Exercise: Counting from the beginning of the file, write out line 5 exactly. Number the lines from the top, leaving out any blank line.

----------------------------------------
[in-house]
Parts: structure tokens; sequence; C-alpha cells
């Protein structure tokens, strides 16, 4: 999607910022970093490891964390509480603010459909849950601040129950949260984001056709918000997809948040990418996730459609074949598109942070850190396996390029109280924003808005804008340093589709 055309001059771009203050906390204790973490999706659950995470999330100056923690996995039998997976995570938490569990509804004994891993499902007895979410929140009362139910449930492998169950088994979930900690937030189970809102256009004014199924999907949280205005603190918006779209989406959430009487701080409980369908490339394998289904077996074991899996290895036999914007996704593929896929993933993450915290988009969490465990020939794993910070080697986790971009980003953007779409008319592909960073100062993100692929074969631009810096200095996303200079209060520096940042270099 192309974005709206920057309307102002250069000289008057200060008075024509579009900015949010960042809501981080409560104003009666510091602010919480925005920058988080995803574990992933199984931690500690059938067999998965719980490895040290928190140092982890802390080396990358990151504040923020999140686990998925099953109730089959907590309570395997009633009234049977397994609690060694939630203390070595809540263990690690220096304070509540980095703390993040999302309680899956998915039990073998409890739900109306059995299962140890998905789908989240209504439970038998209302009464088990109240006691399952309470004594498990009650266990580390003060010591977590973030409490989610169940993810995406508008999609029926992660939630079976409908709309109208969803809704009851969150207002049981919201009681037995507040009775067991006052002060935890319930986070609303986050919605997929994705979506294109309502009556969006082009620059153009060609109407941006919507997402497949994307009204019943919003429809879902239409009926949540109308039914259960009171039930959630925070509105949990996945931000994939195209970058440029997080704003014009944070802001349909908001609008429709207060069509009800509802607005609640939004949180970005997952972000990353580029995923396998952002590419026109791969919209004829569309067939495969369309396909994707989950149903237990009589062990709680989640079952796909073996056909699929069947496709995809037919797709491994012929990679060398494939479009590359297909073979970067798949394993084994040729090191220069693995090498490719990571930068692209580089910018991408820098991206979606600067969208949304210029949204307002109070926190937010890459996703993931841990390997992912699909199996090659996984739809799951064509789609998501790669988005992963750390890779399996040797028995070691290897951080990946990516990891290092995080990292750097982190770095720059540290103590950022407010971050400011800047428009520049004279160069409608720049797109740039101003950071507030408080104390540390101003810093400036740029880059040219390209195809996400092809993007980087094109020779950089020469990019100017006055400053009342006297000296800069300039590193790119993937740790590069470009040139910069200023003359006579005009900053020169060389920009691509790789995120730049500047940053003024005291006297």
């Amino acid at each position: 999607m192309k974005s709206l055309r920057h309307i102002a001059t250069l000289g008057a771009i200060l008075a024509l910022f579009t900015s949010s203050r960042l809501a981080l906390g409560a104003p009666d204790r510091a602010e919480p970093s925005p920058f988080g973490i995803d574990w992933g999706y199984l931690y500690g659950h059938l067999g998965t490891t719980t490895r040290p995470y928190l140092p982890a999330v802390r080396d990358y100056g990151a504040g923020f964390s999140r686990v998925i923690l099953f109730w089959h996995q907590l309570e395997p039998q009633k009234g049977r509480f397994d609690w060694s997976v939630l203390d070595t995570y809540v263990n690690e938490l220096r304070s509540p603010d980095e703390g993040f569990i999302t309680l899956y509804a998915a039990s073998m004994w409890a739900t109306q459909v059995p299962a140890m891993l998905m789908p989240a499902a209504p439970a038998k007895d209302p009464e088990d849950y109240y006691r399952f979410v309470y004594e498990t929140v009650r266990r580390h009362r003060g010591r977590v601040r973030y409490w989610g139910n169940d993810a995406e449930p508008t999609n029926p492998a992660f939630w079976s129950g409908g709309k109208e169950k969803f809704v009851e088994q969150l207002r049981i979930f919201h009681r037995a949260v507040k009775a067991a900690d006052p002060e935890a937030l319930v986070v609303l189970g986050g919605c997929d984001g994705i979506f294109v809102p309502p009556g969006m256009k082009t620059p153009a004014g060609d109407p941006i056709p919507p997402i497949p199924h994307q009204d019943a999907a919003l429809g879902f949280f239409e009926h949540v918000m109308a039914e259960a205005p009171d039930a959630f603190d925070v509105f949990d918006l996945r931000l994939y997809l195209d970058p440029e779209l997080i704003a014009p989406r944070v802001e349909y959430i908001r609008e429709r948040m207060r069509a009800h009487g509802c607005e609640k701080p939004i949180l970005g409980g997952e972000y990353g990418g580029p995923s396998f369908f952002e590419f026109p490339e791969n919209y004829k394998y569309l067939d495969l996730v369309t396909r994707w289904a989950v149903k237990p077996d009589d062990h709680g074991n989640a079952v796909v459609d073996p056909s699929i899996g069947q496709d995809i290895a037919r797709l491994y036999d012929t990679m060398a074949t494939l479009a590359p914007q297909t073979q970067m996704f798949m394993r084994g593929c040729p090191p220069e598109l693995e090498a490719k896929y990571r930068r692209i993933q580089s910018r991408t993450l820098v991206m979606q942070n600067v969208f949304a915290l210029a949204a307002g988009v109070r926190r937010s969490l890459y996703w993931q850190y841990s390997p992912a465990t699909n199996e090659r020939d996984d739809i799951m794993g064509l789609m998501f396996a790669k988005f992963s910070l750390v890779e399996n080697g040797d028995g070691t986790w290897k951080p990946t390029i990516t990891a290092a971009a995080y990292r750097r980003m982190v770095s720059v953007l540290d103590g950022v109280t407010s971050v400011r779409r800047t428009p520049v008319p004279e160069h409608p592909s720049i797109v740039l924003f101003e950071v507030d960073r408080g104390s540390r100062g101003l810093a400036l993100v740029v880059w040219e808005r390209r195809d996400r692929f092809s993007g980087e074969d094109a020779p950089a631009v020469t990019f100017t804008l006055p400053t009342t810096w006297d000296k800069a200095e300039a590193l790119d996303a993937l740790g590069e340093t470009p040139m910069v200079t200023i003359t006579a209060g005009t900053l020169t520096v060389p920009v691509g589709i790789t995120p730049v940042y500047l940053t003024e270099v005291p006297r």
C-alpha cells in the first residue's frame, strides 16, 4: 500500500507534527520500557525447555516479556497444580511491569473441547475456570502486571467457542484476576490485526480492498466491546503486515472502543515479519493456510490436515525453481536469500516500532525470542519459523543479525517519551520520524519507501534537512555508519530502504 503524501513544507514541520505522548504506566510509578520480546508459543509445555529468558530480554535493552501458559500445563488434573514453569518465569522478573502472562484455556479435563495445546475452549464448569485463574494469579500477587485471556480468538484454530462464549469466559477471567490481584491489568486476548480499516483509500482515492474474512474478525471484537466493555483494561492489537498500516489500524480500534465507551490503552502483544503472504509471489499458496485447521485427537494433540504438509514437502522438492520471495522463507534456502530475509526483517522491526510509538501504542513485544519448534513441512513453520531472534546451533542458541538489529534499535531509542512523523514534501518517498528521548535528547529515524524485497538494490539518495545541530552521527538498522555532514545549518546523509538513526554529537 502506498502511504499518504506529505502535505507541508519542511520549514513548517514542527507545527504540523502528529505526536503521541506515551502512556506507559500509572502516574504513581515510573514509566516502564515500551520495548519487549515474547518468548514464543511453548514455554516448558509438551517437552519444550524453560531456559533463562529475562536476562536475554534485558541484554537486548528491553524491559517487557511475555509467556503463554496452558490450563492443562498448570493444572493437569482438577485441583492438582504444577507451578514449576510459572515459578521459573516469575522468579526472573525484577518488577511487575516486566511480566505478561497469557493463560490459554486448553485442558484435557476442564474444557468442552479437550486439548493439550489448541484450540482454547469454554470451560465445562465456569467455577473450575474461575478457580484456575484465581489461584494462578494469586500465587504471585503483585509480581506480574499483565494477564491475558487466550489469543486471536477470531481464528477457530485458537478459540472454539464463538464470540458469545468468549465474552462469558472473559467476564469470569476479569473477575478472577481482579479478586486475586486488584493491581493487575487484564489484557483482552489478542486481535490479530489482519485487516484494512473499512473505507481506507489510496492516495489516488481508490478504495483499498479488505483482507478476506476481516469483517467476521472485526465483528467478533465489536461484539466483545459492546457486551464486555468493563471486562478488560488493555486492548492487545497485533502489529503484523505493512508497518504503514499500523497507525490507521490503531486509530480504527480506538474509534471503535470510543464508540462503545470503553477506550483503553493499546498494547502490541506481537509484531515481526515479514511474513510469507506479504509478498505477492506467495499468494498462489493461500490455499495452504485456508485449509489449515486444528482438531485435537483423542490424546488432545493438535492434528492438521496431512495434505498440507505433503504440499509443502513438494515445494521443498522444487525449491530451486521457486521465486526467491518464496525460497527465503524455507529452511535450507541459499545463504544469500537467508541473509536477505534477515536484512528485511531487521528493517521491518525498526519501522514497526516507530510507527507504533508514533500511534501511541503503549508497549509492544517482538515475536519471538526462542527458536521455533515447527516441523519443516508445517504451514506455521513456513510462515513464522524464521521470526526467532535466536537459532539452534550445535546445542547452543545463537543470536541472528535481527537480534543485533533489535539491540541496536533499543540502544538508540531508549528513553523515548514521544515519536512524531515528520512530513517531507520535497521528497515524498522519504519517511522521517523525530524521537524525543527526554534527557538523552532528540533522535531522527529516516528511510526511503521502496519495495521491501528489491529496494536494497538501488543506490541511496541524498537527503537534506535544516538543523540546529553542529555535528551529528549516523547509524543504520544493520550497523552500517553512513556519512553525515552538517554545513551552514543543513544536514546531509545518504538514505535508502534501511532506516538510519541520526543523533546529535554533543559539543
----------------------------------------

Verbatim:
C-alpha cells in the first residue's frame, strides 16, 4: 500500500507534527520500557525447555516479556497444580511491569473441547475456570502486571467457542484476576490485526480492498466491546503486515472502543515479519493456510490436515525453481536469500516500532525470542519459523543479525517519551520520524519507501534537512555508519530502504 503524501513544507514541520505522548504506566510509578520480546508459543509445555529468558530480554535493552501458559500445563488434573514453569518465569522478573502472562484455556479435563495445546475452549464448569485463574494469579500477587485471556480468538484454530462464549469466559477471567490481584491489568486476548480499516483509500482515492474474512474478525471484537466493555483494561492489537498500516489500524480500534465507551490503552502483544503472504509471489499458496485447521485427537494433540504438509514437502522438492520471495522463507534456502530475509526483517522491526510509538501504542513485544519448534513441512513453520531472534546451533542458541538489529534499535531509542512523523514534501518517498528521548535528547529515524524485497538494490539518495545541530552521527538498522555532514545549518546523509538513526554529537 502506498502511504499518504506529505502535505507541508519542511520549514513548517514542527507545527504540523502528529505526536503521541506515551502512556506507559500509572502516574504513581515510573514509566516502564515500551520495548519487549515474547518468548514464543511453548514455554516448558509438551517437552519444550524453560531456559533463562529475562536476562536475554534485558541484554537486548528491553524491559517487557511475555509467556503463554496452558490450563492443562498448570493444572493437569482438577485441583492438582504444577507451578514449576510459572515459578521459573516469575522468579526472573525484577518488577511487575516486566511480566505478561497469557493463560490459554486448553485442558484435557476442564474444557468442552479437550486439548493439550489448541484450540482454547469454554470451560465445562465456569467455577473450575474461575478457580484456575484465581489461584494462578494469586500465587504471585503483585509480581506480574499483565494477564491475558487466550489469543486471536477470531481464528477457530485458537478459540472454539464463538464470540458469545468468549465474552462469558472473559467476564469470569476479569473477575478472577481482579479478586486475586486488584493491581493487575487484564489484557483482552489478542486481535490479530489482519485487516484494512473499512473505507481506507489510496492516495489516488481508490478504495483499498479488505483482507478476506476481516469483517467476521472485526465483528467478533465489536461484539466483545459492546457486551464486555468493563471486562478488560488493555486492548492487545497485533502489529503484523505493512508497518504503514499500523497507525490507521490503531486509530480504527480506538474509534471503535470510543464508540462503545470503553477506550483503553493499546498494547502490541506481537509484531515481526515479514511474513510469507506479504509478498505477492506467495499468494498462489493461500490455499495452504485456508485449509489449515486444528482438531485435537483423542490424546488432545493438535492434528492438521496431512495434505498440507505433503504440499509443502513438494515445494521443498522444487525449491530451486521457486521465486526467491518464496525460497527465503524455507529452511535450507541459499545463504544469500537467508541473509536477505534477515536484512528485511531487521528493517521491518525498526519501522514497526516507530510507527507504533508514533500511534501511541503503549508497549509492544517482538515475536519471538526462542527458536521455533515447527516441523519443516508445517504451514506455521513456513510462515513464522524464521521470526526467532535466536537459532539452534550445535546445542547452543545463537543470536541472528535481527537480534543485533533489535539491540541496536533499543540502544538508540531508549528513553523515548514521544515519536512524531515528520512530513517531507520535497521528497515524498522519504519517511522521517523525530524521537524525543527526554534527557538523552532528540533522535531522527529516516528511510526511503521502496519495495521491501528489491529496494536494497538501488543506490541511496541524498537527503537534506535544516538543523540546529553542529555535528551529528549516523547509524543504520544493520550497523552500517553512513556519512553525515552538517554545513551552514543543513544536514546531509545518504538514505535508502534501511532506516538510519541520526543523533546529535554533543559539543